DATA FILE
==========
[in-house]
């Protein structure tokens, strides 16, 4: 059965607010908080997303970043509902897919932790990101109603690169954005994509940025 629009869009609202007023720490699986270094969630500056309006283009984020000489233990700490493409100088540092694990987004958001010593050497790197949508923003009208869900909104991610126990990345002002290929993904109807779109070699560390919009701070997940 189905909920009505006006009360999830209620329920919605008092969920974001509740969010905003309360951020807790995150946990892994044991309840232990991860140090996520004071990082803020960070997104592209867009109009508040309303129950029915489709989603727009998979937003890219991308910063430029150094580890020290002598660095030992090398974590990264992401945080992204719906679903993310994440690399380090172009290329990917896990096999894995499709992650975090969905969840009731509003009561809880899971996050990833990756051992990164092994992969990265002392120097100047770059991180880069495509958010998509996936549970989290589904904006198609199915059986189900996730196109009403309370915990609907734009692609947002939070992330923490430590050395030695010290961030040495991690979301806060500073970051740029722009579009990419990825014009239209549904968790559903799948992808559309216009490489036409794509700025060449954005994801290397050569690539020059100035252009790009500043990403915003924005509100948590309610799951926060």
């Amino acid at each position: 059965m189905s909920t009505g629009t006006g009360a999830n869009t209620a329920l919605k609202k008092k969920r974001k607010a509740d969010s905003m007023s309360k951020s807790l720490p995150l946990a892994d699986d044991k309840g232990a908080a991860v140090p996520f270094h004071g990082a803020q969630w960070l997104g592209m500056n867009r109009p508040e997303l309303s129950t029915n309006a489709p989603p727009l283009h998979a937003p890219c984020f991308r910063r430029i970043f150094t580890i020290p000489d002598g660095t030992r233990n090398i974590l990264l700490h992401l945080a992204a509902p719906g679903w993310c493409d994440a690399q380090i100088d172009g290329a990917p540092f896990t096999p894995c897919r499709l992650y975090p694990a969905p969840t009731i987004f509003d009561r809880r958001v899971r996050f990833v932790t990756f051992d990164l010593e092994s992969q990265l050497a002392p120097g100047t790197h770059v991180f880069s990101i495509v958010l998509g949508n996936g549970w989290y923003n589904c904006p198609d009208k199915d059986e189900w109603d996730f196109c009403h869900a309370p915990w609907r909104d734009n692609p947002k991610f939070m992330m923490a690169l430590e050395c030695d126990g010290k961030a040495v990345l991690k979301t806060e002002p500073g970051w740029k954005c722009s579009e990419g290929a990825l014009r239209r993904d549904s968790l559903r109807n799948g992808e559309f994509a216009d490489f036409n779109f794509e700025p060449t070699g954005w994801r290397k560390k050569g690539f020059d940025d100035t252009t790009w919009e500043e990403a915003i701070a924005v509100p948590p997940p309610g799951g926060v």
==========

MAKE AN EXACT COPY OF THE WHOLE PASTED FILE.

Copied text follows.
[in-house]
């Protein structure tokens, strides 16, 4: 059965607010908080997303970043509902897919932790990101109603690169954005994509940025 629009869009609202007023720490699986270094969630500056309006283009984020000489233990700490493409100088540092694990987004958001010593050497790197949508923003009208869900909104991610126990990345002002290929993904109807779109070699560390919009701070997940 189905909920009505006006009360999830209620329920919605008092969920974001509740969010905003309360951020807790995150946990892994044991309840232990991860140090996520004071990082803020960070997104592209867009109009508040309303129950029915489709989603727009998979937003890219991308910063430029150094580890020290002598660095030992090398974590990264992401945080992204719906679903993310994440690399380090172009290329990917896990096999894995499709992650975090969905969840009731509003009561809880899971996050990833990756051992990164092994992969990265002392120097100047770059991180880069495509958010998509996936549970989290589904904006198609199915059986189900996730196109009403309370915990609907734009692609947002939070992330923490430590050395030695010290961030040495991690979301806060500073970051740029722009579009990419990825014009239209549904968790559903799948992808559309216009490489036409794509700025060449954005994801290397050569690539020059100035252009790009500043990403915003924005509100948590309610799951926060």
């Amino acid at each position: 059965m189905s909920t009505g629009t006006g009360a999830n869009t209620a329920l919605k609202k008092k969920r974001k607010a509740d969010s905003m007023s309360k951020s807790l720490p995150l946990a892994d699986d044991k309840g232990a908080a991860v140090p996520f270094h004071g990082a803020q969630w960070l997104g592209m500056n867009r109009p508040e997303l309303s129950t029915n309006a489709p989603p727009l283009h998979a937003p890219c984020f991308r910063r430029i970043f150094t580890i020290p000489d002598g660095t030992r233990n090398i974590l990264l700490h992401l945080a992204a509902p719906g679903w993310c493409d994440a690399q380090i100088d172009g290329a990917p540092f896990t096999p894995c897919r499709l992650y975090p694990a969905p969840t009731i987004f509003d009561r809880r958001v899971r996050f990833v932790t990756f051992d990164l010593e092994s992969q990265l050497a002392p120097g100047t790197h770059v991180f880069s990101i495509v958010l998509g949508n996936g549970w989290y923003n589904c904006p198609d009208k199915d059986e189900w109603d996730f196109c009403h869900a309370p915990w609907r909104d734009n692609p947002k991610f939070m992330m923490a690169l430590e050395c030695d126990g010290k961030a040495v990345l991690k979301t806060e002002p500073g970051w740029k954005c722009s579009e990419g290929a990825l014009r239209r993904d549904s968790l559903r109807n799948g992808e559309f994509a216009d490489f036409n779109f794509e700025p060449t070699g954005w994801r290397k560390k050569g690539f020059d940025d100035t252009t790009w919009e500043e990403a915003i701070a924005v509100p948590p997940p309610g799951g926060v």